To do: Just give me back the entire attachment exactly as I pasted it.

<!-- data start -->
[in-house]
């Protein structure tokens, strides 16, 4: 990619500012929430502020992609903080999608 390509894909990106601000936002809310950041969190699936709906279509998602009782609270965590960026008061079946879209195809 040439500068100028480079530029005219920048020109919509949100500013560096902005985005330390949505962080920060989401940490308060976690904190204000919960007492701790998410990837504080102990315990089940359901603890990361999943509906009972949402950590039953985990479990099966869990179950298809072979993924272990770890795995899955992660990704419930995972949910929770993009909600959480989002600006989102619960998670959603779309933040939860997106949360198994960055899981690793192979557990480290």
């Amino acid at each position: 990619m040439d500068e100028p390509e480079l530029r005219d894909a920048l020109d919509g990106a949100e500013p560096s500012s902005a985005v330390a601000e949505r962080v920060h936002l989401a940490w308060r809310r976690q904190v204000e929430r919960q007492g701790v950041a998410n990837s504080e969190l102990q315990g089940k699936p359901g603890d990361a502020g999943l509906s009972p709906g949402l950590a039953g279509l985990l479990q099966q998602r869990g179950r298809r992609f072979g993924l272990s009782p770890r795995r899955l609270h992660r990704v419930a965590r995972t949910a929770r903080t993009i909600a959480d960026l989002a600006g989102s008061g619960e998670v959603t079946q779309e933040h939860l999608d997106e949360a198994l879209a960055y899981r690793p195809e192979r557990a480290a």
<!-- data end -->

[in-house]
């Protein structure tokens, strides 16, 4: 990619500012929430502020992609903080999608 390509894909990106601000936002809310950041969190699936709906279509998602009782609270965590960026008061079946879209195809 040439500068100028480079530029005219920048020109919509949100500013560096902005985005330390949505962080920060989401940490308060976690904190204000919960007492701790998410990837504080102990315990089940359901603890990361999943509906009972949402950590039953985990479990099966869990179950298809072979993924272990770890795995899955992660990704419930995972949910929770993009909600959480989002600006989102619960998670959603779309933040939860997106949360198994960055899981690793192979557990480290």
């Amino acid at each position: 990619m040439d500068e100028p390509e480079l530029r005219d894909a920048l020109d919509g990106a949100e500013p560096s500012s902005a985005v330390a601000e949505r962080v920060h936002l989401a940490w308060r809310r976690q904190v204000e929430r919960q007492g701790v950041a998410n990837s504080e969190l102990q315990g089940k699936p359901g603890d990361a502020g999943l509906s009972p709906g949402l950590a039953g279509l985990l479990q099966q998602r869990g179950r298809r992609f072979g993924l272990s009782p770890r795995r899955l609270h992660r990704v419930a965590r995972t949910a929770r903080t993009i909600a959480d960026l989002a600006g989102s008061g619960e998670v959603t079946q779309e933040h939860l999608d997106e949360a198994l879209a960055y899981r690793p195809e192979r557990a480290a």